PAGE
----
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Still waters run deep

by Elizabeth Wood West

People in Douglas County and Castle Pines North (CPN) may know Mark Shively because of his extensive water knowledge and experience with the Douglas County Water Resource Authority (past president and current executive director), or because of his community service with the Castle Pines North Metropolitan District (past treasurer and president) and CPN HOA1 (past treasurer and president). Or they may know Shively because he was recently elected as city treasurer in CPN.

Shively recently allowed The Castle Pines Connection an opportunity to find out a little more about him.

When and why did you move to Colorado, specifically, Castle Pines North?

“I came to Denver in 1981 because of a job transfer. We moved to Castle Pines North in 1986 – to have a bit more room than Washington Park in downtown Denver. Plus, Castle Pines North was pretty, and not as big as Highlands Ranch.”

Tell us about your family, including furry family members:

“Maureen and I have been married 25 years. Maureen has worked at the Denver Post for the past 18 years, selling advertising. My daughter Laura passed away 2 1/2 years ago, at age 15 1/2. Mary Jane is in the International Baccalaureate program at Douglas County High School and is an avid soccer player. Sarah is 10, and in 5th grade at Buffalo Ridge Elementary School. We have fish.”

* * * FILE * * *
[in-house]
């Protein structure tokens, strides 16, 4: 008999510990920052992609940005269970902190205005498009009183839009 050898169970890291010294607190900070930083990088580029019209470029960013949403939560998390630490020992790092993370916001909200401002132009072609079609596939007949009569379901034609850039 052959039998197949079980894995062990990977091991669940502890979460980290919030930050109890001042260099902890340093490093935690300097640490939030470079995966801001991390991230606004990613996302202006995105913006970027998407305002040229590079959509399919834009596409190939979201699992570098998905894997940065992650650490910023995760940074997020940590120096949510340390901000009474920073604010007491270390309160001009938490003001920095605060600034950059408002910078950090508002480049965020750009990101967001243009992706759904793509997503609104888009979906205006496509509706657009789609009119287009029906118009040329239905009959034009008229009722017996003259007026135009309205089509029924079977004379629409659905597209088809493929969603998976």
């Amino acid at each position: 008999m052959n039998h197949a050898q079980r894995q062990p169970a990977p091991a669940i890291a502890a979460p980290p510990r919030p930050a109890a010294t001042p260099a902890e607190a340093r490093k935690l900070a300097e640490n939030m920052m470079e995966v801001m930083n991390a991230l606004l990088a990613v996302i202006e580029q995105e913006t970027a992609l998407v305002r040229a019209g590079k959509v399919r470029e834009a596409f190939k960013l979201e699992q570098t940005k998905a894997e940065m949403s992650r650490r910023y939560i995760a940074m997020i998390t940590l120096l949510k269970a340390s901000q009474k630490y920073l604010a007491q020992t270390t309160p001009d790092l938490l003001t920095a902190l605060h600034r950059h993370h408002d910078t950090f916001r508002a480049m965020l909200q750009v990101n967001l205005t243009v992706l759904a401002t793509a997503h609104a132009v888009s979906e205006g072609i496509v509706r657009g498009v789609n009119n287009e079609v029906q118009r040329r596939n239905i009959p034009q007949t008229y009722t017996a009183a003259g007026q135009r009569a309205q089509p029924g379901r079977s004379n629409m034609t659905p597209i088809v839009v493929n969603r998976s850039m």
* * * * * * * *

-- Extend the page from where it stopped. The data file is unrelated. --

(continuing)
What is your favorite thing to do?

“I enjoy hanging out with the family, and vacations are best. I play guitar with friends. I play golf. I enjoy photography, but I’m not good at it. I find water and teen suicide prevention important things to work on. Water is more fun.”

What is your least favorite thing to do?

“Long plane rides and clothes shopping with three girls.”

You have done considerable volunteer work in the Castle Pines North community and elsewhere. Is there a particular person who inspired you or was a role model for you?

“My parents always believed in giving back to the community. Dale Mullen taught me why community service should be taken seriously. Carmine Iadarola taught me about water in Colorado. Don Glaser taught me about water in the American West. Rod Kuharich taught me why water issues are so political. Grace Napolitano taught me why it’s critical to consider long term impacts, and how unlikely friendship can be. Laura taught me how precious and fleeting life truly is.”

What do you like most about Castle Pines North?

“Going for walks in the afternoons, walking to and from elementary school with the kids, and friends I’ve known 23 years.”

If you wish to contact Shively, he can be reached by email at contact by e-mail or at 303-688-0165.



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